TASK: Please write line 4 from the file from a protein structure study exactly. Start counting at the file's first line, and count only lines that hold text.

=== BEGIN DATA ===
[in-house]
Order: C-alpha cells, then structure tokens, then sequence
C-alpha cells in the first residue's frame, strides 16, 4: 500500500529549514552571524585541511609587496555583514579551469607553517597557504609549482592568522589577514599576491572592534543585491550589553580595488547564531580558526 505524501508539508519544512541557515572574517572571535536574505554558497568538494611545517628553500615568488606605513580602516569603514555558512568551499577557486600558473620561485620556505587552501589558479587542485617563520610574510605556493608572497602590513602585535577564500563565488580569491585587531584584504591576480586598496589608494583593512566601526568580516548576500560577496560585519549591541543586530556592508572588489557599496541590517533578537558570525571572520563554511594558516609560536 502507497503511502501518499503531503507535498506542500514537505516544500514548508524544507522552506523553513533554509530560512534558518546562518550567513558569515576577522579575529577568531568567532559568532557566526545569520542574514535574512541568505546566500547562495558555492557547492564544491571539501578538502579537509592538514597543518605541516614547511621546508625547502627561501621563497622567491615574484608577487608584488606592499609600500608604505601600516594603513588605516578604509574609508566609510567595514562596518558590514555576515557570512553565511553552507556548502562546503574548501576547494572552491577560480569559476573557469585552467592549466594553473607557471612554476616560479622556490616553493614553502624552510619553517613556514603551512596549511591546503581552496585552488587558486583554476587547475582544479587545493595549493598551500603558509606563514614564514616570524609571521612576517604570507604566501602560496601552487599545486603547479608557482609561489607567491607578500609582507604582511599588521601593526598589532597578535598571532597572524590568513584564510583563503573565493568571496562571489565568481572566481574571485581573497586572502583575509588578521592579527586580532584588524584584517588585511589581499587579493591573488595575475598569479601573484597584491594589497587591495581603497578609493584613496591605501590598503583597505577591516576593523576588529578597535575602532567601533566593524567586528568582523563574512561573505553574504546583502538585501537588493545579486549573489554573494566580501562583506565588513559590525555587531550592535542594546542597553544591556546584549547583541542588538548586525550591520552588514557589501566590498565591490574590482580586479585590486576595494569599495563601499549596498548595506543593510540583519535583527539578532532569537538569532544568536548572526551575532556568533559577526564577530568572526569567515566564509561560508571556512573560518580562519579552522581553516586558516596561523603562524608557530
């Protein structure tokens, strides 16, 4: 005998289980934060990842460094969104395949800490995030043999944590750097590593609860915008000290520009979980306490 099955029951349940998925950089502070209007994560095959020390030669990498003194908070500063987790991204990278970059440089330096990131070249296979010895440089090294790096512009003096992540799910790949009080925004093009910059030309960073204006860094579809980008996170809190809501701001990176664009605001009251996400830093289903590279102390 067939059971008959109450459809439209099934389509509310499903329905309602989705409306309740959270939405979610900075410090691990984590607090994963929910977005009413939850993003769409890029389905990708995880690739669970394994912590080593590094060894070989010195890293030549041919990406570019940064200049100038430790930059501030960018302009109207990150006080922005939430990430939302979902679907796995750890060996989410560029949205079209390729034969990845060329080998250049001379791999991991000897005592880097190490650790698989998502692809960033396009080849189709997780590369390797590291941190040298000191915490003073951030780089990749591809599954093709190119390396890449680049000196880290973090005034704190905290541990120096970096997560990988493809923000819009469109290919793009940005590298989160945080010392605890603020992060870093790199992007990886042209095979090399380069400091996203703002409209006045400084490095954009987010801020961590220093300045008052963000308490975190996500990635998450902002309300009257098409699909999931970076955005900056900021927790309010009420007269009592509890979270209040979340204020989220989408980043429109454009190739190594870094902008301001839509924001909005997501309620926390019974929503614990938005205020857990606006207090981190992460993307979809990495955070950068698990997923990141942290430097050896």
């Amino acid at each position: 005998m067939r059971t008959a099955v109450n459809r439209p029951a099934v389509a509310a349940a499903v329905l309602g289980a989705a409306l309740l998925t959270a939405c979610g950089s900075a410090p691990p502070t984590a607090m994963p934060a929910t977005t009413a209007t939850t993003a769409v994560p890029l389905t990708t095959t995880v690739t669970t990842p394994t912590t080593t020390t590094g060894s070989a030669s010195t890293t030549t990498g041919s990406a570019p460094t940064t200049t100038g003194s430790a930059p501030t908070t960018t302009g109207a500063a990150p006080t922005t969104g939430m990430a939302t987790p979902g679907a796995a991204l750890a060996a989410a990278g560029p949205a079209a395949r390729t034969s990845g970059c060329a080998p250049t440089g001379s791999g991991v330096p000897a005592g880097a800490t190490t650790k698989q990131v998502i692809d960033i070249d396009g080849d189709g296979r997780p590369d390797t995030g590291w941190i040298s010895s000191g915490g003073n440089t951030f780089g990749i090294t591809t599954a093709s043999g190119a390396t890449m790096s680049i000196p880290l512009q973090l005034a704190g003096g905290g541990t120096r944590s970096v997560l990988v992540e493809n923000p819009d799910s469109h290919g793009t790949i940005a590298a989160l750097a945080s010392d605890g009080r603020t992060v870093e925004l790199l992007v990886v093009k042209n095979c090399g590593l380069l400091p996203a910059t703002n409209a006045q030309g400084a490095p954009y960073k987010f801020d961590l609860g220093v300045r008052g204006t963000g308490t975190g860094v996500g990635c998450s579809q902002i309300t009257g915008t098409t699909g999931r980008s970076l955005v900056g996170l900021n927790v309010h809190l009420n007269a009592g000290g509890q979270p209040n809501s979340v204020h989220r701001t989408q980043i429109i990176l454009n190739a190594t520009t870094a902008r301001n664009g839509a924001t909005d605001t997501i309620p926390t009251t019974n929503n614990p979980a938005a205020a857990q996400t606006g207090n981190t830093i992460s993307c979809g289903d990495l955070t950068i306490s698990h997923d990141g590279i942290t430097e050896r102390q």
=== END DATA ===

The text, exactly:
């Protein structure tokens, strides 16, 4: 005998289980934060990842460094969104395949800490995030043999944590750097590593609860915008000290520009979980306490 099955029951349940998925950089502070209007994560095959020390030669990498003194908070500063987790991204990278970059440089330096990131070249296979010895440089090294790096512009003096992540799910790949009080925004093009910059030309960073204006860094579809980008996170809190809501701001990176664009605001009251996400830093289903590279102390 067939059971008959109450459809439209099934389509509310499903329905309602989705409306309740959270939405979610900075410090691990984590607090994963929910977005009413939850993003769409890029389905990708995880690739669970394994912590080593590094060894070989010195890293030549041919990406570019940064200049100038430790930059501030960018302009109207990150006080922005939430990430939302979902679907796995750890060996989410560029949205079209390729034969990845060329080998250049001379791999991991000897005592880097190490650790698989998502692809960033396009080849189709997780590369390797590291941190040298000191915490003073951030780089990749591809599954093709190119390396890449680049000196880290973090005034704190905290541990120096970096997560990988493809923000819009469109290919793009940005590298989160945080010392605890603020992060870093790199992007990886042209095979090399380069400091996203703002409209006045400084490095954009987010801020961590220093300045008052963000308490975190996500990635998450902002309300009257098409699909999931970076955005900056900021927790309010009420007269009592509890979270209040979340204020989220989408980043429109454009190739190594870094902008301001839509924001909005997501309620926390019974929503614990938005205020857990606006207090981190992460993307979809990495955070950068698990997923990141942290430097050896």